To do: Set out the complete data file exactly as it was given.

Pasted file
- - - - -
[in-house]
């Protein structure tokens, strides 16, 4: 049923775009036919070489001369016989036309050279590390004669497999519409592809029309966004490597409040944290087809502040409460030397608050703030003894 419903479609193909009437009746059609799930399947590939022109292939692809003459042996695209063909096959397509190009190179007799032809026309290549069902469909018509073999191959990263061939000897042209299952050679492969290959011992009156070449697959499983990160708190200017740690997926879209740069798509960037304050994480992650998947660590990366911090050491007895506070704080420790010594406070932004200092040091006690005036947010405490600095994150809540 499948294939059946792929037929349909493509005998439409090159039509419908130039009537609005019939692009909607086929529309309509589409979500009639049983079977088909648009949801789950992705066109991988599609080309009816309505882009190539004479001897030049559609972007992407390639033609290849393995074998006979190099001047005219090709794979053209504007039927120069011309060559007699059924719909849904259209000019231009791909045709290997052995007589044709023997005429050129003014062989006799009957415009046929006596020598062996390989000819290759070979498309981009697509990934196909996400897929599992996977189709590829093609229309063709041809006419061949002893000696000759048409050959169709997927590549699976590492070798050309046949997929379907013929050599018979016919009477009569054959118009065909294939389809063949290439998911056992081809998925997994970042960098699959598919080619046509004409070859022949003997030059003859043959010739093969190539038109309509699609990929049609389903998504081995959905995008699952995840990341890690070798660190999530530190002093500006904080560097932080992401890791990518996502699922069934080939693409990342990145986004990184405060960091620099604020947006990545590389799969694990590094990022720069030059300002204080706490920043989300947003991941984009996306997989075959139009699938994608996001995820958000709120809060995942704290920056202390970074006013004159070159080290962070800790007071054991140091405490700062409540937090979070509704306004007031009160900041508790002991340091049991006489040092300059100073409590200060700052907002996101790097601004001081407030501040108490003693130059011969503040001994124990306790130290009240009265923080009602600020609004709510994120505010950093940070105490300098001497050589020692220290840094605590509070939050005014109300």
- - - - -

[in-house]
């Protein structure tokens, strides 16, 4: 049923775009036919070489001369016989036309050279590390004669497999519409592809029309966004490597409040944290087809502040409460030397608050703030003894 419903479609193909009437009746059609799930399947590939022109292939692809003459042996695209063909096959397509190009190179007799032809026309290549069902469909018509073999191959990263061939000897042209299952050679492969290959011992009156070449697959499983990160708190200017740690997926879209740069798509960037304050994480992650998947660590990366911090050491007895506070704080420790010594406070932004200092040091006690005036947010405490600095994150809540 499948294939059946792929037929349909493509005998439409090159039509419908130039009537609005019939692009909607086929529309309509589409979500009639049983079977088909648009949801789950992705066109991988599609080309009816309505882009190539004479001897030049559609972007992407390639033609290849393995074998006979190099001047005219090709794979053209504007039927120069011309060559007699059924719909849904259209000019231009791909045709290997052995007589044709023997005429050129003014062989006799009957415009046929006596020598062996390989000819290759070979498309981009697509990934196909996400897929599992996977189709590829093609229309063709041809006419061949002893000696000759048409050959169709997927590549699976590492070798050309046949997929379907013929050599018979016919009477009569054959118009065909294939389809063949290439998911056992081809998925997994970042960098699959598919080619046509004409070859022949003997030059003859043959010739093969190539038109309509699609990929049609389903998504081995959905995008699952995840990341890690070798660190999530530190002093500006904080560097932080992401890791990518996502699922069934080939693409990342990145986004990184405060960091620099604020947006990545590389799969694990590094990022720069030059300002204080706490920043989300947003991941984009996306997989075959139009699938994608996001995820958000709120809060995942704290920056202390970074006013004159070159080290962070800790007071054991140091405490700062409540937090979070509704306004007031009160900041508790002991340091049991006489040092300059100073409590200060700052907002996101790097601004001081407030501040108490003693130059011969503040001994124990306790130290009240009265923080009602600020609004709510994120505010950093940070105490300098001497050589020692220290840094605590509070939050005014109300």